It was a cool Wednesday, April 4, evening on a Crown Heights street. Here comes Saheed Vassell, marching down the street pointing at pipe at people. Locals seemed to know him and recognized that he might just be off his meds and acting out in his “harmless” bipolar way. Some did not, however—and called 911.
The tragic story is that police drove up, saw Vassell, drew guns and fired nine bullets at him in 10 seconds. The calm of Montgomery block on the corner of Utica Avenue in mostly residential Brooklyn was shattered.
Demanding “all the footage” of the police fatal action, speaking next to Saheed Vassell’s parents, Eric and Lorna, the Rev. Al Sharpton, president of National Action Network, said, “The video we’re not seeing is of what the police did. When did they arrive? When did they get out of the car? What did they do? What did they say?”
He added, “We’ve not seen a video of what they say. We have seen up to the point of engagement. So how do we know?”
Chief of Department Terence Monahan said at the time of the killing, “Today at 4:40 p.m., the NYPD received several 911 calls of a man described as a male Black, wearing a brown jacket, pointing what is described as a silver firearm at people on the street. Three different 911 callers described a man with a gun, pointing it at people in the street. There is also video from commercial establishments along Utica Avenue that shows a man brandishing what appears to be a firearm—pointing it at people. Officers responded to the corner of Utica Avenue and Montgomery Street, where they encountered the suspect matching the description provided by the 911 callers. The suspect then took a two-handed shooting stance and pointed an object at the approaching officers, two of whom were in uniform. This is corroborated with video we have reviewed. Four officers then discharged their weapons, striking the suspect. Officers immediately rendered aid to the suspect and requested an ambulance. The suspect was transported to Kings County Hospital, where he was pronounced deceased.”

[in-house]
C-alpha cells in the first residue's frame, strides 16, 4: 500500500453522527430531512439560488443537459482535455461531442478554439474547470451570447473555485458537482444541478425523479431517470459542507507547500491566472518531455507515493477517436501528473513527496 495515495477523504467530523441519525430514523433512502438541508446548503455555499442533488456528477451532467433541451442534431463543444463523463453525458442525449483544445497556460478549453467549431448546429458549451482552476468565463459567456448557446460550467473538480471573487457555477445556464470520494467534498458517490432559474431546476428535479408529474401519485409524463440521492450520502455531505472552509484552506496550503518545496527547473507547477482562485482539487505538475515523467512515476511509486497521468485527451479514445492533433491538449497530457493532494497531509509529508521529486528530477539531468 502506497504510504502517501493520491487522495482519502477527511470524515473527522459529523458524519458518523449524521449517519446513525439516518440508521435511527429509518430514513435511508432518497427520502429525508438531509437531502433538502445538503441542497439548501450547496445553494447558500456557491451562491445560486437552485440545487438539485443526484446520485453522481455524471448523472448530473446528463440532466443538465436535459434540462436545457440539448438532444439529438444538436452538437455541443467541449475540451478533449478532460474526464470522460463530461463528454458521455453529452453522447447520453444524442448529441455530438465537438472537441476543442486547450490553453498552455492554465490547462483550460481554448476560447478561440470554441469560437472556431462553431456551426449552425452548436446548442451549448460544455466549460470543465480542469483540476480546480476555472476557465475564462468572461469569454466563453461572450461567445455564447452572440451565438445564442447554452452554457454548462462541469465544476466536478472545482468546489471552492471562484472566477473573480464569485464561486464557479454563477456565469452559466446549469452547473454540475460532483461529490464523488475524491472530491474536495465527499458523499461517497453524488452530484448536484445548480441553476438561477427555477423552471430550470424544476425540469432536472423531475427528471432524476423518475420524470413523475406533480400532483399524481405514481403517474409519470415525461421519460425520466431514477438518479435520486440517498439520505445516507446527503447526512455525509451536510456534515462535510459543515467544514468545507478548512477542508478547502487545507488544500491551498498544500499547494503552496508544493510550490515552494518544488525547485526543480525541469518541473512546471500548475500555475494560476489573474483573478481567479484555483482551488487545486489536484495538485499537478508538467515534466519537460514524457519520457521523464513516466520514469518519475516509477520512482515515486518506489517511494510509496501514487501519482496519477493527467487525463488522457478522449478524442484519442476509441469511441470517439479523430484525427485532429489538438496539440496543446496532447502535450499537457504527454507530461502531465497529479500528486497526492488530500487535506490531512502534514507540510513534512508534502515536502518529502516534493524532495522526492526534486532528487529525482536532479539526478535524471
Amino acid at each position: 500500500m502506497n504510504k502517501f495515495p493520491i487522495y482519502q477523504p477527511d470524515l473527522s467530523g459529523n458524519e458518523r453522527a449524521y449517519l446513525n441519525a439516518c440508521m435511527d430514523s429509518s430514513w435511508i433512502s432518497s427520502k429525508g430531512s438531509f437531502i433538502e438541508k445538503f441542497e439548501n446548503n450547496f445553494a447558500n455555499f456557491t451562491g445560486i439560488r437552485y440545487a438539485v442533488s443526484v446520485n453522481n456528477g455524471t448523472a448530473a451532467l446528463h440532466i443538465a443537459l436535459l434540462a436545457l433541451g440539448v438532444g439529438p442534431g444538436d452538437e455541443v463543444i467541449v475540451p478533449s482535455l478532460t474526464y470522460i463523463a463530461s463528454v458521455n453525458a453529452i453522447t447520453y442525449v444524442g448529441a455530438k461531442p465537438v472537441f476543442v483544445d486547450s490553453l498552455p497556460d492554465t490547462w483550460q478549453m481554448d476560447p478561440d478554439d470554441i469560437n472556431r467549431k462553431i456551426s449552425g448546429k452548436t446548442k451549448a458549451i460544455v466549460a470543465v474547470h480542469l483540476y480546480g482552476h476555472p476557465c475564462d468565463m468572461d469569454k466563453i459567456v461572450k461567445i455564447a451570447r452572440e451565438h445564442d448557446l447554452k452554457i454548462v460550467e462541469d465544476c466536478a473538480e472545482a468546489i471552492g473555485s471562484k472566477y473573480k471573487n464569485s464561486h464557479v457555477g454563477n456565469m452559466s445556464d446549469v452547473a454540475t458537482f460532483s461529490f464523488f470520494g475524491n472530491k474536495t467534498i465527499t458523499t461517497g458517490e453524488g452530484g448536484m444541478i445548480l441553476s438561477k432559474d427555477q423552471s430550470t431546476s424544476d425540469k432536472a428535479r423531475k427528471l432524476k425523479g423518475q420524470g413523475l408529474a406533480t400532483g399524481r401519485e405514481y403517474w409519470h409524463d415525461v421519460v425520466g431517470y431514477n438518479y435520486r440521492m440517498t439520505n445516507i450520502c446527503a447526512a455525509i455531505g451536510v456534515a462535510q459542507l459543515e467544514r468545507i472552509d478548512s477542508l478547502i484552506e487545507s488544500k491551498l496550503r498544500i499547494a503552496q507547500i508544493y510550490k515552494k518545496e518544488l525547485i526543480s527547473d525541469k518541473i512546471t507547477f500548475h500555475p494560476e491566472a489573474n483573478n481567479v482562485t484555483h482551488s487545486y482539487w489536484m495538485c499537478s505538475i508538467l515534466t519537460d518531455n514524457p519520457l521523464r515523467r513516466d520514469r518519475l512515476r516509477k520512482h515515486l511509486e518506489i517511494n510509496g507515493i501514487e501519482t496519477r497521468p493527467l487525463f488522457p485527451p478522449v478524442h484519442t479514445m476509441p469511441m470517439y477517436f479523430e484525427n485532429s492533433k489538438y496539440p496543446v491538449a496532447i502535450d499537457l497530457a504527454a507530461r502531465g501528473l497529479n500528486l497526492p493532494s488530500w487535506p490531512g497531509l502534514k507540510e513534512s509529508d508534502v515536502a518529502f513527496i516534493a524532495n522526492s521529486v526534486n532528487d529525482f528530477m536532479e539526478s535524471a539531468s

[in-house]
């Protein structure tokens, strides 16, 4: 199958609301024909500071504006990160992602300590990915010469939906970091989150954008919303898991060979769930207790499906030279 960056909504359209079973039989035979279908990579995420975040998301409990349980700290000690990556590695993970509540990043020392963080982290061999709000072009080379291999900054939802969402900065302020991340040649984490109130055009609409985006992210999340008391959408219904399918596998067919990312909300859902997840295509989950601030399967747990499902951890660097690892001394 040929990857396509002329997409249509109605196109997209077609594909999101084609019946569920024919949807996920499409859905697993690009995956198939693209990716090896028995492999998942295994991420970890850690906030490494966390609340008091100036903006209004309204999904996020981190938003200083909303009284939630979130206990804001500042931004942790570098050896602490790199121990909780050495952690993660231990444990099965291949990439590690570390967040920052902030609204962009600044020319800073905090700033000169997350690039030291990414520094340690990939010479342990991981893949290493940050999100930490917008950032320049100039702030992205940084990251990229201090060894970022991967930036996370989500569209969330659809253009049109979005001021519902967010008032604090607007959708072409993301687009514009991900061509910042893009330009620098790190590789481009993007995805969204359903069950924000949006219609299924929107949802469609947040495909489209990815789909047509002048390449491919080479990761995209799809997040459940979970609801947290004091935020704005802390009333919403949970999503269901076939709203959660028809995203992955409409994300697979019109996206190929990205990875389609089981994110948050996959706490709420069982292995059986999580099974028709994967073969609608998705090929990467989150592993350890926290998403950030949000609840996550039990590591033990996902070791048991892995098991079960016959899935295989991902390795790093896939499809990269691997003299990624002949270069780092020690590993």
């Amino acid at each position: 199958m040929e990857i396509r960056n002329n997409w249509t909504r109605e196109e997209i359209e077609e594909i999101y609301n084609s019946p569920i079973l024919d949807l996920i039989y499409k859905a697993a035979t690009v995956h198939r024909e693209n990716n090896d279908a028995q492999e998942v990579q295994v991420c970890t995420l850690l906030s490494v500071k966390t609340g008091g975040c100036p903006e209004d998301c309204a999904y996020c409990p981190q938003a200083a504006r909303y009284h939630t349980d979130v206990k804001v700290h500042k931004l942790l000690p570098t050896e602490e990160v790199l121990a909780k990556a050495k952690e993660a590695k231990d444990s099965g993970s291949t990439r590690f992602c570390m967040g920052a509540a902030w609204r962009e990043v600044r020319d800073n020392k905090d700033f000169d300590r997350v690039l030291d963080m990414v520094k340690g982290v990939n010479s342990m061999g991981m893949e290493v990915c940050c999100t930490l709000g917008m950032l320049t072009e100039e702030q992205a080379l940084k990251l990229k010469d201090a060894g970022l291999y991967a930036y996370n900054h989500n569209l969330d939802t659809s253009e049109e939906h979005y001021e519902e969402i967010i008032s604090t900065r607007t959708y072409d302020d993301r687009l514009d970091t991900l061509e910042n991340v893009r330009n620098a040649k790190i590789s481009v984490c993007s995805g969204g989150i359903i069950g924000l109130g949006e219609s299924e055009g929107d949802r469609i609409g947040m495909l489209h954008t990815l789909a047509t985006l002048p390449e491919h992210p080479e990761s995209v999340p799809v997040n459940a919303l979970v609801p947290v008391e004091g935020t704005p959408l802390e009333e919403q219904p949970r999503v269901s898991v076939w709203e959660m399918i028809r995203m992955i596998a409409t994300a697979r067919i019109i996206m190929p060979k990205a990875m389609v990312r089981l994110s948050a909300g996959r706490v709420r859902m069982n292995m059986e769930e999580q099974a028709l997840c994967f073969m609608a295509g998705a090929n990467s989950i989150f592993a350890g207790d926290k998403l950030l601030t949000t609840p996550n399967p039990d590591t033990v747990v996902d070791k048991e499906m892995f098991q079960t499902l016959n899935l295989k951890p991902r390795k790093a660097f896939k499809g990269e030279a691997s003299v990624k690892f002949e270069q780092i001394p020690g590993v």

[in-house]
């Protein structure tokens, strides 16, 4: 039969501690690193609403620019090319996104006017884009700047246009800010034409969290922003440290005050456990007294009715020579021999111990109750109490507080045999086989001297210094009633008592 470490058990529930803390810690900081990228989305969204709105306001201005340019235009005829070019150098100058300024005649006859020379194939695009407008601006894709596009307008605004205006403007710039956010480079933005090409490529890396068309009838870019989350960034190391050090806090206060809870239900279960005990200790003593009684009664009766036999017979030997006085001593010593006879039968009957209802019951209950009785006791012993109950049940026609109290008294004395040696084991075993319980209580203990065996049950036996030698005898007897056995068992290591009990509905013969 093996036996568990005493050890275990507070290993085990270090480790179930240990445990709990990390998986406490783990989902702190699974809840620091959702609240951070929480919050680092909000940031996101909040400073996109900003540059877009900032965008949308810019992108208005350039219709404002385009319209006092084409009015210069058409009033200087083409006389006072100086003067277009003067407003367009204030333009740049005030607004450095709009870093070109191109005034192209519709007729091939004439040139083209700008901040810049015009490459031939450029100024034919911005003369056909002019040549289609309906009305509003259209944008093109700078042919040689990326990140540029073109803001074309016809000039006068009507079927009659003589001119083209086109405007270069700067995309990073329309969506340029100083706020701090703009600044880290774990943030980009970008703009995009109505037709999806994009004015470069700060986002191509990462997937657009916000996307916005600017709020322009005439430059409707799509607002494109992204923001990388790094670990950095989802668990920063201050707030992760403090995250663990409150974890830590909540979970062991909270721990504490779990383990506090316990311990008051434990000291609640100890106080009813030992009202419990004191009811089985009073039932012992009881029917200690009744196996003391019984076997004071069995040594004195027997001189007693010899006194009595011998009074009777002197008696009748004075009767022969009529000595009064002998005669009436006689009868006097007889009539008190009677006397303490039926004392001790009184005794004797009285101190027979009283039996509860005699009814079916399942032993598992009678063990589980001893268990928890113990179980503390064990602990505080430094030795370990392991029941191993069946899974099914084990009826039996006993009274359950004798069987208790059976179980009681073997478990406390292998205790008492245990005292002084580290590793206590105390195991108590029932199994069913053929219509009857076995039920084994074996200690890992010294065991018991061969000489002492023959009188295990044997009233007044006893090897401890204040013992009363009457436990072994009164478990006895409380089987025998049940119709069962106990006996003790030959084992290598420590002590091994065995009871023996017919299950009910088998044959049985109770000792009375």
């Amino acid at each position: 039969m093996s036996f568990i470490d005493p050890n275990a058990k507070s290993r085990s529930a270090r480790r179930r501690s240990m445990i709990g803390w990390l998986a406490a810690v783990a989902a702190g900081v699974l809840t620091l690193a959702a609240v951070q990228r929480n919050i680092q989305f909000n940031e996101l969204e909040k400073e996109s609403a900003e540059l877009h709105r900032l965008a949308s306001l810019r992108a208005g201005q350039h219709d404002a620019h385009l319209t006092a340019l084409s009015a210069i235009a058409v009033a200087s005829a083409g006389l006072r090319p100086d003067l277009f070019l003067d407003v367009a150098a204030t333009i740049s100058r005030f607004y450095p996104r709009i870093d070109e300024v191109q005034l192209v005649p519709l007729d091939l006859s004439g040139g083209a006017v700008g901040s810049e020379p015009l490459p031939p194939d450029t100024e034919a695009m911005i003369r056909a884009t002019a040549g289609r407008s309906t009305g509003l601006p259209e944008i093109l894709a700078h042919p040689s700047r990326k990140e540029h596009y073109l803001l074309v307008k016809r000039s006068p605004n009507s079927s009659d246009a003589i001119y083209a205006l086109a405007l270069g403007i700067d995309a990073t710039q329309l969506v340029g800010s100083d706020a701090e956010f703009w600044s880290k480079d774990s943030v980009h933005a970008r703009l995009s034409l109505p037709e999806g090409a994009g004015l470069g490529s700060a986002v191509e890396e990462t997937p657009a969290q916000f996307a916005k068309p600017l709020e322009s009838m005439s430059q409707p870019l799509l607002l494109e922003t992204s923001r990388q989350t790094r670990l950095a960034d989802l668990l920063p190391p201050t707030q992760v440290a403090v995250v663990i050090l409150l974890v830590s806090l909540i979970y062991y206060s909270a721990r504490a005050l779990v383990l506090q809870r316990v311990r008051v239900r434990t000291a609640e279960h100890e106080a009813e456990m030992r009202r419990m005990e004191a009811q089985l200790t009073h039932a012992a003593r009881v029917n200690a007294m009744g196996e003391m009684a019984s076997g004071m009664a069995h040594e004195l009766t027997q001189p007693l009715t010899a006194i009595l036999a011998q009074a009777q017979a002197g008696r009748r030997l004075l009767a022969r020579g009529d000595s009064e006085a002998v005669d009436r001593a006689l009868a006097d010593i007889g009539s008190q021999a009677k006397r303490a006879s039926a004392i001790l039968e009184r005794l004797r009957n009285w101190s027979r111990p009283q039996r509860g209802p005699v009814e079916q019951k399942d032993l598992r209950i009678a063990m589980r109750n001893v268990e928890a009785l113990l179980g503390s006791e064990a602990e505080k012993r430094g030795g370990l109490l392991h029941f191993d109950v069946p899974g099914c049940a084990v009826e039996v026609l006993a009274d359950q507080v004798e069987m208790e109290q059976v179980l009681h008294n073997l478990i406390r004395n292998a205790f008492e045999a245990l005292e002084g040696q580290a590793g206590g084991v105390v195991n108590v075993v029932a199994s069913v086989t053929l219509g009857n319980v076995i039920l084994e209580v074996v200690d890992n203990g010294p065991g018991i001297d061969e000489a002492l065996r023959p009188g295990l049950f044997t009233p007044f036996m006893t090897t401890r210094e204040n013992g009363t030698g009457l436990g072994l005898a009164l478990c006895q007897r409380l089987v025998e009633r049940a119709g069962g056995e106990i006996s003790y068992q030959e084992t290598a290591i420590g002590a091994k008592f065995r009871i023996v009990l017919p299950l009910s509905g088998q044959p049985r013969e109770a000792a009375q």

Even the video released by the NYPD Wednesday shows people running as cops got to the scene. Sharpton said, “None of them said that shots were fired. Whatever happened to Tasers? What happened to restraining? What is the policy?”
As Attorney General Eric Schneider said that he would be investigating the shooting as special investigator, and the Police Department, under pressure, released one of several videos almost immediately, Deputy Commissioner of Public Information Phillip Walzak said, “The NYPD is committed to transparency, as demonstrated with prior releases of body-worn camera footage of officer-involved shootings when it is available. The NYPD is also committed to ensuring that the attorney general can conduct a thorough and complete review. The attorney general’s office has thus far not objected to the release of video in the Vassell case. Today the NYPD is releasing the only footage in NYPD possession at this time that captures the shooting on video. The incident remains under investigation, and any and all materials discovered in the course of this investigation are being delivered to the attorney general.”